Whilst the Israelites under Joshua’s leadership defended themselves against an Amalekite attack down in the valley, Moses was up the top of a hill with Aaron and Hur. Verse 11 says: “As long as Moses held up his hands, the Israelites were winning, but whenever he lowered his hands, the Amalekites were winning.”
How desperate are you for breakthrough in your life?
One of the most impacting things I’ve ever heard was this question and answer:
Q: How much do you want of God? A: Because no-one has less of God than they want.
The stakes could hardly be any higher right now. I am absolutely desperate for Burundi breakthroughs, and I want God sooooo much.
In the shadow of COVID-19, there are four days of campaigning left, and then the elections will take place next Wednesday. There has been some bloodshed, and things are hotting up. I don’t want to say more here, but read between the lines, and please pray.
So here’s a short clip that my son filmed of me as I collapsed at the end of my Moses challenge yesterday. My sore muscles are still screaming at me now. I look a bit of a fool, but I know whose fool I am! And everybody’s somebody’s fool…
And then remember the rest of the story with Moses: “When his hands grew tired, Aaron and Hur took a stone and put it under him, and he sat on it. They held his hands up – one on one side, one on the other – so that his hands remained steady until sunset. So Joshua overcame the Amalekite army…” (v12,13)
We do this together! That’s the power of intercession. Can you please help us keep our hands held up in desperation to the Lord through next Wednesday, and beyond?
Are you desperate for anything? What? How desperate? Give it a go…
A vicar was too busy to help a desperate homeless lady needing help. He fobbed her off with a promise to pray for her. She wrote the following poem and gave it to a local Shelter officer:
I was hungry, And you formed a humanities group to discuss my hunger. I was imprisoned, And you crept off quietly to your chapel and prayed for my release. I was naked, And in your mind you debated the morality of my appearance. I was sick, And you knelt and thanked God for your health. I was homeless, And you preached a sermon on the spiritual shelter of the love of God. I was lonely, And you left me alone to pray for me. You seem so holy, so close to God But I am still very hungry – and lonely – and cold.
We sympathise with the vicar. The challenge is, we are all so very busy. Is it the right kind of busyness…? Have you had a similar experience?
The above and below are some of the notes from the questions I wrote up for discussion in home-groups this week, having shared the message yesterday at my local church, Holy Trinity Combe Down.
A little fellow in the ghetto was teased by one of the older street kids who said, “If God loves you, why doesn’t he take care of you? Why doesn’t God tell someone to bring you shoes and a warm coat and better food?” The little lad thought for a moment then with tears starting in his eyes, said, “I guess He does tell somebody, but somebody forgets…”
Let’s not be that person who forgets…
“I was talking to a friend who runs a national youth ministry. He told me about the Scouts in this country. They have a waiting list of over 50,000 kids, which puts paid to the lie that kids don’t want to go to a youth group. Many really do want to. They simply can’t. Why? Because there aren’t enough adults volunteering anymore. Where are they? They’re at home in their living rooms bowing down at the altar of Netflix (or Amazon Prime, etc).”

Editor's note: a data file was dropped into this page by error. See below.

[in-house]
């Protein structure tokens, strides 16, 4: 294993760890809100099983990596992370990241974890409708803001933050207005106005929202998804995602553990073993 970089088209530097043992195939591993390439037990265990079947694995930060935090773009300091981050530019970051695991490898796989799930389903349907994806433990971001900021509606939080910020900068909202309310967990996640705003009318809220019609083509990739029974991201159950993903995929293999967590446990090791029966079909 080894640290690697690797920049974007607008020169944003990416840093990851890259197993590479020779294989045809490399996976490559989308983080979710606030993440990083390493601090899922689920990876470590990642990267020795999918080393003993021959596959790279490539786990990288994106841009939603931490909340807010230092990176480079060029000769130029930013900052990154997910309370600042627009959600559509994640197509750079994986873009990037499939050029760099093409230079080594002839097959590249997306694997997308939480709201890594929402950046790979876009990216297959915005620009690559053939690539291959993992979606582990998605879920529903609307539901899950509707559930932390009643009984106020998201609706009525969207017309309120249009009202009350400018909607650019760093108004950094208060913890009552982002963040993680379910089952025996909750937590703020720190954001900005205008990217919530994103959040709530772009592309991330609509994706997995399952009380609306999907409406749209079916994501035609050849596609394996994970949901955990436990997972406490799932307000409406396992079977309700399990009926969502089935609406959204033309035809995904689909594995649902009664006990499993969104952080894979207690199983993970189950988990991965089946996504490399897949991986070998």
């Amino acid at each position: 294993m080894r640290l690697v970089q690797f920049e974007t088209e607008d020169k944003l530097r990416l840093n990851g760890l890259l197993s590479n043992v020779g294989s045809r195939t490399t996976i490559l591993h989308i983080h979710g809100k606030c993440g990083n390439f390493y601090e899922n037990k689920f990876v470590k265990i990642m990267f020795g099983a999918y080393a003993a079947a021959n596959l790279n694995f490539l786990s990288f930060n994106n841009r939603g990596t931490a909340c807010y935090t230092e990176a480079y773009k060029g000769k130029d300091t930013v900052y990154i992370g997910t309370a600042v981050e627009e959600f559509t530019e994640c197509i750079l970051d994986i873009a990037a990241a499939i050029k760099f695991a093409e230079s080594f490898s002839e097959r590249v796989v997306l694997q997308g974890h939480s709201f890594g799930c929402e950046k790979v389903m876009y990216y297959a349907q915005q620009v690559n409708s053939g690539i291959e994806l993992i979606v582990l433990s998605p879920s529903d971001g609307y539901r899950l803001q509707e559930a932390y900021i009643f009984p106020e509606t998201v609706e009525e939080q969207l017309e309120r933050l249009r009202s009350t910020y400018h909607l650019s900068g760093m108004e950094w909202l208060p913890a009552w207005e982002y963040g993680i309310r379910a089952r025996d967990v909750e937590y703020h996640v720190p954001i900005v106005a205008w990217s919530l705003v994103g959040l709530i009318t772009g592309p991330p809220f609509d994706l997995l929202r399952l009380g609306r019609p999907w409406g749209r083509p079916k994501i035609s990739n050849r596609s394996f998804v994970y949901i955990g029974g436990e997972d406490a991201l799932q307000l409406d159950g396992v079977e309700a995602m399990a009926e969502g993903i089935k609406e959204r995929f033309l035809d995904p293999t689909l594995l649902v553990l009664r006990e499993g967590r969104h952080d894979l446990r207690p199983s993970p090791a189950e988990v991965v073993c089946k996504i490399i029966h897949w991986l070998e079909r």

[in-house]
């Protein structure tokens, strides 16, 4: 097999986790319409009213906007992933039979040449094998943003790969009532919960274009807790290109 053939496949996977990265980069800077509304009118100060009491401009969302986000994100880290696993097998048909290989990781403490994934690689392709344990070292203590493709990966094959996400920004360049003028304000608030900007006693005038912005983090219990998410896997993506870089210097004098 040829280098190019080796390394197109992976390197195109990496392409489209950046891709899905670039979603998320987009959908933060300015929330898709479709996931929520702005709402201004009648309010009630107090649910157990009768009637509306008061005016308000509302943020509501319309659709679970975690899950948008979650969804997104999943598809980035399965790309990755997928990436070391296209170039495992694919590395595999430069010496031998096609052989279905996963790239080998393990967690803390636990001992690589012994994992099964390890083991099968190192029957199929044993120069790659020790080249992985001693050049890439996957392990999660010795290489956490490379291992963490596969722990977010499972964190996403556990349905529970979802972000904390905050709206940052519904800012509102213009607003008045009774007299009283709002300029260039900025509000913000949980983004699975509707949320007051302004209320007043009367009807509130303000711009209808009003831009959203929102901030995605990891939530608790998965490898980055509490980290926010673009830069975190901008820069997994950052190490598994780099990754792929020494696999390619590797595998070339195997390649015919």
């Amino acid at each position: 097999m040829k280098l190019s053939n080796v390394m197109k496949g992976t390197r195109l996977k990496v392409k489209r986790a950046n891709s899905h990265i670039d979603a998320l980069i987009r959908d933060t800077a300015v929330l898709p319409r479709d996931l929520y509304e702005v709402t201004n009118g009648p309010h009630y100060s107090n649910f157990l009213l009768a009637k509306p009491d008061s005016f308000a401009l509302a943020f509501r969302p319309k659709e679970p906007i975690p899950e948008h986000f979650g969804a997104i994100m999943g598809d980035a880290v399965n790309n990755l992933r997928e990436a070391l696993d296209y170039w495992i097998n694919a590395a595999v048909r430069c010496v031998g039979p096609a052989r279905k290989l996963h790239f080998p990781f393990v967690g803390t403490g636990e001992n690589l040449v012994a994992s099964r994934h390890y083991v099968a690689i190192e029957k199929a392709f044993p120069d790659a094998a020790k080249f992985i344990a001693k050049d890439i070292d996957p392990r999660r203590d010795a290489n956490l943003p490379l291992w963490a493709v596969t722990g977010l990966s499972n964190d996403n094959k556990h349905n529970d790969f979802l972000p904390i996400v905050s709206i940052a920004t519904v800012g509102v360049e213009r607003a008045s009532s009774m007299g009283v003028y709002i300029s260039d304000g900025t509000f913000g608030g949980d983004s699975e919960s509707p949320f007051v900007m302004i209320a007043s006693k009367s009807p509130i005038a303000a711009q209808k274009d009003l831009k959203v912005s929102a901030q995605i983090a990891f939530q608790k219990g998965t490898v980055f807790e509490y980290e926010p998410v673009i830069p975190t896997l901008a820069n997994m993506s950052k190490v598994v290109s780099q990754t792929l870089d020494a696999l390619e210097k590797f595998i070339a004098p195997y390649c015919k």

How would you answer the question: What did you do during lockdown? And, what did you learn during lockdown? And what new habits would you like to take out of lockdown moving forwards?
Evening options instead of just vegging in front of the TV watching lame programs (still on the TV though!):
Or how about Laugh Your Way to a Better Marriage, we really enjoyed this:
Do sign up for praying for Muslims during Ramadhan – prayercast.com They send you a daily 4-min beautiful prayer video.
Ed Walker’s book A House Built on Love is well worth reading. Could any life-group get excited about coming alongside ex-cons/sexually-trafficked ladies/those wrestling with addictions etc in the context of buying a house and loving these precious wounded people to life? Hope into Action have seen stunning fruit, and as a full-on Christian organisation have repeatedly won secular industry awards for their approach. The social capital and potential of the Church is unparalleled in addressing such needs.
In Rocky 3, there’s a scene where he’s going soft, getting cultured. He’s achieved boxing fame, and he loses his fighting fire. Manager Mickey says to him: “The worst thing happened that could happen to any fighter – you got civilized.” I wonder if that is exactly what Jesus would say to us. You got civilized…
Have you been ‘civilised’? Is it wrong to be ‘civilised’? What is the point Simon was making? Do you agree or disagree, and why?
A few years ago, Fenn Chapman, a 16-year-old from Rugby School, flogged some techy gear to raise some money, and then flew to the Bahamas during term-time. Reporters got wind of it and knew it would make a good story. One of them eventually tracked him down on the beach and asked Fenn why he did it. Fenn replied: “I started thinking about the rest of my life: university, a job, buying a car, getting married, a mortgage, and then dying. I thought there had to be something more to life than this. So I had to get away for a while and think things through.”
That’s a question worth asking…